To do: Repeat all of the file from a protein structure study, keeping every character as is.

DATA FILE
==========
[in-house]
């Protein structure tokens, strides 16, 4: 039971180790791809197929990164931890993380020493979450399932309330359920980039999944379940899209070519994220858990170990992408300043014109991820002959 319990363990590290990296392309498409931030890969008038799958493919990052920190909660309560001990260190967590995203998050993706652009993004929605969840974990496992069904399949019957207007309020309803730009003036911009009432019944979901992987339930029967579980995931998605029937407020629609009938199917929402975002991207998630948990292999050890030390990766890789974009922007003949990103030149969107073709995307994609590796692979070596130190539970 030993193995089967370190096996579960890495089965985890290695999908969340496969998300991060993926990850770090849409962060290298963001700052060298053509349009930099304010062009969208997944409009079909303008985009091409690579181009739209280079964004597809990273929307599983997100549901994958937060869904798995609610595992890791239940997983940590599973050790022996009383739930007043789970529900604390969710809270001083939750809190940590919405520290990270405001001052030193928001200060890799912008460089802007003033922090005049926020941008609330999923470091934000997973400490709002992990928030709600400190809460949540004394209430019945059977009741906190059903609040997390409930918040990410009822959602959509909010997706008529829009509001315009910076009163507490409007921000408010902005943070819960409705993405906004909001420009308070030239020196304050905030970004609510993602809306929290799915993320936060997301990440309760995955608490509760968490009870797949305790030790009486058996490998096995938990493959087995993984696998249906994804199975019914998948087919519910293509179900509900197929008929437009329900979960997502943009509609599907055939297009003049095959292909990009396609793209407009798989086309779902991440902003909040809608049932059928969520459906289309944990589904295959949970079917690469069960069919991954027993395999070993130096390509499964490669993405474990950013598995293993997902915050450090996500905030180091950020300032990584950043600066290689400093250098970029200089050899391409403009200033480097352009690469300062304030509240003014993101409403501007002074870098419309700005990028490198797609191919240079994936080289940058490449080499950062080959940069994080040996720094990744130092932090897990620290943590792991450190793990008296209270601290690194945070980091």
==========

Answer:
[in-house]
């Protein structure tokens, strides 16, 4: 039971180790791809197929990164931890993380020493979450399932309330359920980039999944379940899209070519994220858990170990992408300043014109991820002959 319990363990590290990296392309498409931030890969008038799958493919990052920190909660309560001990260190967590995203998050993706652009993004929605969840974990496992069904399949019957207007309020309803730009003036911009009432019944979901992987339930029967579980995931998605029937407020629609009938199917929402975002991207998630948990292999050890030390990766890789974009922007003949990103030149969107073709995307994609590796692979070596130190539970 030993193995089967370190096996579960890495089965985890290695999908969340496969998300991060993926990850770090849409962060290298963001700052060298053509349009930099304010062009969208997944409009079909303008985009091409690579181009739209280079964004597809990273929307599983997100549901994958937060869904798995609610595992890791239940997983940590599973050790022996009383739930007043789970529900604390969710809270001083939750809190940590919405520290990270405001001052030193928001200060890799912008460089802007003033922090005049926020941008609330999923470091934000997973400490709002992990928030709600400190809460949540004394209430019945059977009741906190059903609040997390409930918040990410009822959602959509909010997706008529829009509001315009910076009163507490409007921000408010902005943070819960409705993405906004909001420009308070030239020196304050905030970004609510993602809306929290799915993320936060997301990440309760995955608490509760968490009870797949305790030790009486058996490998096995938990493959087995993984696998249906994804199975019914998948087919519910293509179900509900197929008929437009329900979960997502943009509609599907055939297009003049095959292909990009396609793209407009798989086309779902991440902003909040809608049932059928969520459906289309944990589904295959949970079917690469069960069919991954027993395999070993130096390509499964490669993405474990950013598995293993997902915050450090996500905030180091950020300032990584950043600066290689400093250098970029200089050899391409403009200033480097352009690469300062304030509240003014993101409403501007002074870098419309700005990028490198797609191919240079994936080289940058490449080499950062080959940069994080040996720094990744130092932090897990620290943590792991450190793990008296209270601290690194945070980091």